2. adhesive

Etymology 2 edit

From Vulgar Latin coda, from Latin cauda. Doublet of cúa.

Pronunciation edit

Noun edit

cola f (plural colas)

  1. tail
    Synonym: rabo
    • c. 1300, R. Martínez López, editor, General Estoria. Versión gallega del siglo XIV, Oviedo: Archivum, page 134:
      desla çintura arriba cõmo fegura de omẽ, et dende ajuso cõmo de peyxe cõ escamas et sua cola
      from the waist upwards as the figure of a man, and from them down as that of a fish, with scales and its tail
  2. train (elongated back portion of a dress)
    • c. 1885, Jenaro Mariñas, A Moda:
      Pois señor, eu paso pola calle e vou de présa: tripo unha cola dunha señorita; eu caio, ela cai; o pai que vai con ela, dáme de paus co bastón; un meu compañeiro, que tampouco pode ver esas modas, sai na miña defensa; eu levántome e axúdolle; a nena dá gritos; os serenos acoden; nós non lle facemos caso; a xente vén correndo a ve-lo que pasa, repítese entre ela o que a min xa me pasou; caien uns enriba doutros, e hai confusión, e aies, e berros, e paresce que toda aquela calle está chea de demos que andan arrincando as lousas pra irse pró inferno. Resultado: un escadrón de caballería sai a despexar a calle, e nos vamos direitos á prevención.
      "Well, then I'm walking down the street in a hurry: I trip on a young lady's train; I fall, she falls; her father, which is by her side, strikes me some blows with his canes; a companion of mine, who also can't stand these fashions, comes to defend me; I stand up and help him; the girl shouts; the guards come; we don't acknowledge them; people come at the run to see what's going on, and it happens to them what has happened to me; they fall ones on top of the others, and there is confusion and laments and shouts, and it seems that the street is full with demons who are pulling out the flagstones to get to hell. Result: a cavalry squadron comes to clear the street, and we go direct to jail."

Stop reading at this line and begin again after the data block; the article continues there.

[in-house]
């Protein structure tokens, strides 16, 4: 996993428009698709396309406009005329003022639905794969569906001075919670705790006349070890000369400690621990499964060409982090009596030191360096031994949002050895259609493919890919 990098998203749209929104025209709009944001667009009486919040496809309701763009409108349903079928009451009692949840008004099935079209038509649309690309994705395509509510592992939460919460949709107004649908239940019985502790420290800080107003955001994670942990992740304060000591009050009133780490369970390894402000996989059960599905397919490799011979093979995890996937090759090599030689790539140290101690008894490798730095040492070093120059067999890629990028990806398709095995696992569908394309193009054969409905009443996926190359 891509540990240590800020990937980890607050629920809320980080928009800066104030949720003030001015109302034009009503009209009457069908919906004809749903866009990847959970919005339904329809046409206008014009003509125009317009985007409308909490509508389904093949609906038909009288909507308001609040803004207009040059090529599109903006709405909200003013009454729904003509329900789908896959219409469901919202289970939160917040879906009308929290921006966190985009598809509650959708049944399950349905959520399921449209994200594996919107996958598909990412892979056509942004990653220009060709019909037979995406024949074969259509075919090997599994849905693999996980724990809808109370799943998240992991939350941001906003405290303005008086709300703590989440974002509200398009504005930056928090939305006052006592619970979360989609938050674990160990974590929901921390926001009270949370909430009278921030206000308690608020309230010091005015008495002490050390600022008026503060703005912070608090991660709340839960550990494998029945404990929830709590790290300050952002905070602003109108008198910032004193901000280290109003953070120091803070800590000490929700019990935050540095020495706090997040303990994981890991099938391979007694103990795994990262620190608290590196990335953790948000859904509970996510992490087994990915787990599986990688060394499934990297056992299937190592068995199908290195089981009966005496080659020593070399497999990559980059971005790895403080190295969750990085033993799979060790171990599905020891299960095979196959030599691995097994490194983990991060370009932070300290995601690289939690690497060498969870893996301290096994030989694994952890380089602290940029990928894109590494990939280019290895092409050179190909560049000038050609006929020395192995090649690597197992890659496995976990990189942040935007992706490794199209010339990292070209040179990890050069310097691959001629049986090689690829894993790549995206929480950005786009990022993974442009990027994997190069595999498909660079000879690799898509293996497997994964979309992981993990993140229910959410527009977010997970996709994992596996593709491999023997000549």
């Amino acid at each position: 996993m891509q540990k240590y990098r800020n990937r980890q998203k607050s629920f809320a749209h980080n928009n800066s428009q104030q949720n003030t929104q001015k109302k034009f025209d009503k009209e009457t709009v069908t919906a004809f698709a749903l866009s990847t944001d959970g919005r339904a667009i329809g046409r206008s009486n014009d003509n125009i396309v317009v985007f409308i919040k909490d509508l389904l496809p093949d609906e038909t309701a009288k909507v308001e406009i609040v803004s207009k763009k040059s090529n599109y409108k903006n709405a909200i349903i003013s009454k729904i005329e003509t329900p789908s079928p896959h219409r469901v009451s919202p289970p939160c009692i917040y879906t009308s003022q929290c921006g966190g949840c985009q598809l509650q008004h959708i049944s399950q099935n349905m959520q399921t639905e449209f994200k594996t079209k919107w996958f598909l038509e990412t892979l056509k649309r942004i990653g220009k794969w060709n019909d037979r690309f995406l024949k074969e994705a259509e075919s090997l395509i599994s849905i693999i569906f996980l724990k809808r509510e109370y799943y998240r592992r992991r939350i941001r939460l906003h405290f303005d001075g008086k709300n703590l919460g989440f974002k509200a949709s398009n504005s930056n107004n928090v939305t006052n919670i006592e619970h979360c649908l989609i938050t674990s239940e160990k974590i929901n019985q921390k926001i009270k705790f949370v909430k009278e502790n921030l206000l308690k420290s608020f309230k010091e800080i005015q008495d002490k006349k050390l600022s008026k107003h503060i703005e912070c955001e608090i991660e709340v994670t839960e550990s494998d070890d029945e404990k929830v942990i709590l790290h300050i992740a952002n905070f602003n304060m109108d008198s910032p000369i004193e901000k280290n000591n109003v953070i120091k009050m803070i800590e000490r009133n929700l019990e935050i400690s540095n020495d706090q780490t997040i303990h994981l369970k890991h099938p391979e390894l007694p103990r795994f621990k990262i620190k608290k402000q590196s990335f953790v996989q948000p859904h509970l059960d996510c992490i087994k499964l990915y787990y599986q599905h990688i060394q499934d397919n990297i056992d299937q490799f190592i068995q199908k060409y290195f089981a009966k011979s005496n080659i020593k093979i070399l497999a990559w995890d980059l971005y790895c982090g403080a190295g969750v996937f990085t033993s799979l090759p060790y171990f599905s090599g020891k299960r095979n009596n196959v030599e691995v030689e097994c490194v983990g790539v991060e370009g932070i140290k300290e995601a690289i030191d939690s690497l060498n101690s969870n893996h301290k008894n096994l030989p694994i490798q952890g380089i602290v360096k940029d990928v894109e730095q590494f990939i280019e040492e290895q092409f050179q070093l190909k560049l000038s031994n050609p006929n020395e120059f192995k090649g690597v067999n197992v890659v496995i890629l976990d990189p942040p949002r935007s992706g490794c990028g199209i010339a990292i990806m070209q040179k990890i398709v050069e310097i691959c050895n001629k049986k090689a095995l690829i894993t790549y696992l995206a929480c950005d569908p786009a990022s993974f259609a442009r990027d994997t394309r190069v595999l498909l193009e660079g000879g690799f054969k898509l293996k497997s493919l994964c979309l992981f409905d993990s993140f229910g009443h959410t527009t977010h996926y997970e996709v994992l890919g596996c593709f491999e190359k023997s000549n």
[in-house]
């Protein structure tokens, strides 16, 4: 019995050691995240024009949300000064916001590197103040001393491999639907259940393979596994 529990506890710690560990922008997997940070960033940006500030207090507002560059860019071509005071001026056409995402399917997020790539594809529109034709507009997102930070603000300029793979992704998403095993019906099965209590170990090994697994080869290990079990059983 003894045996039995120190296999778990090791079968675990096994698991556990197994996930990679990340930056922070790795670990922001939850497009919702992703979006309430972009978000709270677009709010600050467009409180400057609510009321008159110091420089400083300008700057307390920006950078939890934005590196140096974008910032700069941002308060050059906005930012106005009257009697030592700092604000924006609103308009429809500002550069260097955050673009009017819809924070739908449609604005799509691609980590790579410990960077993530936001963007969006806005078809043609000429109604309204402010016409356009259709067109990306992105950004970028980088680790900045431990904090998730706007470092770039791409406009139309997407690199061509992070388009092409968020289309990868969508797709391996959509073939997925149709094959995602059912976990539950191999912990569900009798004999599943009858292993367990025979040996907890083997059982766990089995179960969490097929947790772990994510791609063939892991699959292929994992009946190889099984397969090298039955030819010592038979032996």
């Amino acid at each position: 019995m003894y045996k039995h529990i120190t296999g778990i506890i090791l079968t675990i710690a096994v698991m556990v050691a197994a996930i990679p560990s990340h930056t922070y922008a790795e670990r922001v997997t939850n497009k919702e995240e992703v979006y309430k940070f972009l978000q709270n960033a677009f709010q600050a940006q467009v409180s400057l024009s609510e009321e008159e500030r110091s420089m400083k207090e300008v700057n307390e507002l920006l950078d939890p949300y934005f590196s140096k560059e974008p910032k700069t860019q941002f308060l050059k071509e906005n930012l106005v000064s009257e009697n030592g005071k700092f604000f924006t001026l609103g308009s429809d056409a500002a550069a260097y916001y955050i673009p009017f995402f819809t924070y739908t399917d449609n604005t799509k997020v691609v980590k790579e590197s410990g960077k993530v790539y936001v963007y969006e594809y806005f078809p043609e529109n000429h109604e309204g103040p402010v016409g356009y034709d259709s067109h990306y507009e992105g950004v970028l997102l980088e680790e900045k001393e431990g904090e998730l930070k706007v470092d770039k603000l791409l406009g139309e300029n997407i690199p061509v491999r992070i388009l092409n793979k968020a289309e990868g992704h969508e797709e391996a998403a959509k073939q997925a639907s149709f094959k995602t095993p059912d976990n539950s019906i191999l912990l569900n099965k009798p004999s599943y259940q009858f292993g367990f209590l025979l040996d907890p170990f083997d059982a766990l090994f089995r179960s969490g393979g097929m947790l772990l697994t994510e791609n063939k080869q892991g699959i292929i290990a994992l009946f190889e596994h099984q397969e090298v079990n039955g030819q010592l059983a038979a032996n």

3. queue
    Synonym: fila

Etymology 3 edit

Ultimately from a Niger-Congo language, or from Sudanese.

Pronunciation edit

Noun edit

cola f (plural colas)

  1. (botany) kola

References edit

  • cola” in Dicionario de Dicionarios do galego medieval, SLI - ILGA 2006–2022.
  • cola” in Xavier Varela Barreiro & Xavier Gómez Guinovart: Corpus Xelmírez - Corpus lingüístico da Galicia medieval. SLI / Grupo TALG / ILG, 2006–2018.
  • cola” in Dicionario de Dicionarios da lingua galega, SLI - ILGA 2006–2013.
  • cola” in Tesouro informatizado da lingua galega. Santiago: ILG.
  • cola” in Álvarez, Rosario (coord.): Tesouro do léxico patrimonial galego e portugués, Santiago de Compostela: Instituto da Lingua Galega.

Italian edit

Pronunciation edit

  • IPA(key): /ˈko.la/
  • Rhymes: -ola
  • Hyphenation: có‧la

Verb edit

cola

  1. inflection of colare:
    1. third-person singular present
    2. second-person singular imperative

Anagrams edit

Latin edit

Verb edit

cōlā

  1. second-person singular present active imperative of cōlō

References edit

Pali edit

Alternative forms edit

Noun edit

cola m

  1. cloth

Declension edit

References edit

Polish edit

 
Polish Wikipedia has an article on:
Wikipedia pl

Alternative forms edit

Etymology edit

Unadapted borrowing from English cola, from a Niger-Congo language. Genericized trademark.

Pronunciation edit

Noun edit

cola f

  1. cola (any kind of soft drink made with kola nut flavoring, caramel, and carbonated water)
  2. Coca-Cola drink
    Synonym: coca-cola

Declension edit